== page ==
Planning and Preparation:
Preventing heat-related illness on a job site is a team effort, and it’s essential to remember that OSHA holds specific responsibilities toward employers during periods of excessive heat, including the provision of water and the allowance of adequate rest intervals for workers.

Employers should also consider implementing a work/rest schedule, such as the one developed by the National Institute for Occupational Safety & Health (NIOSH). For example, a worker performing heavy work in temperatures of 104 degrees should work for 20 minutes, and rest for 40, while a worker performing light work in the same temperatures can continue operating as usual until temperatures reach 106 degrees.

Another helpful practice companies are encouraged to adopt is called acclimatization. Acclimatization refers to establishing “breaking in” periods for new and returning workers after an absence of one or more weeks, allowing them to gradually build up their tolerance to the heat.

For more on how to establish and implement a Heat Illness Prevention Plan.

Signs of Heat-Related Illness:
Exposure to heat can cause illness and even death. In order to prevent heat-related illness and death on a job site, it’s important to recognize the signs and symptoms of prolonged exposure.

Risk Factors for Heat-Related Illness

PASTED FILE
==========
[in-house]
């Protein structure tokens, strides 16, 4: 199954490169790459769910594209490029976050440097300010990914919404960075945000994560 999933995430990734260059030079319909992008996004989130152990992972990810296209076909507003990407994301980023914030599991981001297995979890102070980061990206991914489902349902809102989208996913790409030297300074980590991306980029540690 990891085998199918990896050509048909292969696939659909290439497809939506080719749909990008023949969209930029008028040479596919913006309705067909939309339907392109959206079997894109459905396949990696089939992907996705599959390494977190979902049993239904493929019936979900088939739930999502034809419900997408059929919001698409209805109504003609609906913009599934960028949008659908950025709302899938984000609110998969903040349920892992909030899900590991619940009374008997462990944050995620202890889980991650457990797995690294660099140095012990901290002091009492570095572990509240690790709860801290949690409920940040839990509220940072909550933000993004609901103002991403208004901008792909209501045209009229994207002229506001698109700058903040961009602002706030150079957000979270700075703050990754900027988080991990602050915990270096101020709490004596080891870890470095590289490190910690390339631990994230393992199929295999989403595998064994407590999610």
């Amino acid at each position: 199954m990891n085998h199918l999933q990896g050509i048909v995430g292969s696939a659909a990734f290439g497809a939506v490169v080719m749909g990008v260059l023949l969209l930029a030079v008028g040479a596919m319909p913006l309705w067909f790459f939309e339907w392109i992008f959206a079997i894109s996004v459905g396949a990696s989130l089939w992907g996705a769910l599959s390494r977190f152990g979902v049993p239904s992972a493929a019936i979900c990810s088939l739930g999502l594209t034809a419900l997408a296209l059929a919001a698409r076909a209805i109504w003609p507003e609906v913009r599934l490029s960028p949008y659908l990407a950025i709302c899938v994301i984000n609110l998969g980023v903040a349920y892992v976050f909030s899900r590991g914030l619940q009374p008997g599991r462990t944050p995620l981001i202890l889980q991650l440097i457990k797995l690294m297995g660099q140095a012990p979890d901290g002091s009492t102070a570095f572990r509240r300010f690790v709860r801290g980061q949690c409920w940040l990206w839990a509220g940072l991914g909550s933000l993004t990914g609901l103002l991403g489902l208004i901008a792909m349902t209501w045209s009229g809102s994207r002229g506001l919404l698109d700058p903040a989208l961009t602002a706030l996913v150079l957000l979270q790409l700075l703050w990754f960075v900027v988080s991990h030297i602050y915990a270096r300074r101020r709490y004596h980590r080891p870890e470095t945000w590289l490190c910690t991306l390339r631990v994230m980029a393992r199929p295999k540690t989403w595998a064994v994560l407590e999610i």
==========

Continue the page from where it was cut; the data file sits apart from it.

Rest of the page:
• High temperature and humidity, direct sun exposure, no breeze or wind.
  • Heavy physical labor
  • No recent exposure to hot workplaces
  • Low liquid intake
  • Waterproof clothing

Symptoms of Heat Exhaustion: Symptoms of heat exhaustion include headache, dizziness, fainting, weakness and wet skin, irritability and/or confusion, excessive thirst, nausea, or vomiting.

Symptoms of Heat Stroke: Symptoms include confusion, collapsing or passing out, and even seizures, an individual suffering from heat stroke may also stop sweating.

Ways Employers Can Prevent Heat-Related Illness According to OSHA:

  • Establish a complete heat illness prevention program.
  • Provide adequate training on the hazards leading to heat stress and how to prevent them.
  • Provide cool water for workers, OSHA recommends one pint of water per hour.
  • Modify work schedules and arrange frequent rest periods with water breaks in shaded or air-conditioned areas.
  • Gradually increase workloads and allow more frequent breaks for workers new to the heat or those that have been away from work to adapt to working in the heat (acclimatization).
  • Designate a responsible person to monitor conditions and protect workers who are at risk of heat stress.
  • Consider protective clothing that provides cooling.

How to Protect Workers From Heat-Related Illness:

  • Know the signs/symptoms of heat illnesses; monitor yourself; use the buddy system.
  • Block any direct sunlight and other heat sources.
  • Drink plenty of fluids and drink often and before you are thirsty.
  • Avoid beverages that may contain alcohol or caffeine.
  • Wear lightweight, light-colored, loose-fitting clothes.

What to do When a Worker is Suffering From Heat-Related Illness:

  • Call a supervisor for help, if the supervisor is not available, call 911.
  • Have someone remain with the worker until help arrives.
  • Move the worker to a cool/shaded area.
  • Remove outer clothing.
  • Fan and mist the worker with water; apply ice if available.
  • Provide cool drinking water if the worker is able to drink.

When it comes to heat-related illness, it’s important to remember that trying to diagnose which heat-related illness a worker may be suffering from is not a top priority. It is essential to begin rendering first aid right away and to contact 911 immediately, especially when signs of heat stroke are observed.

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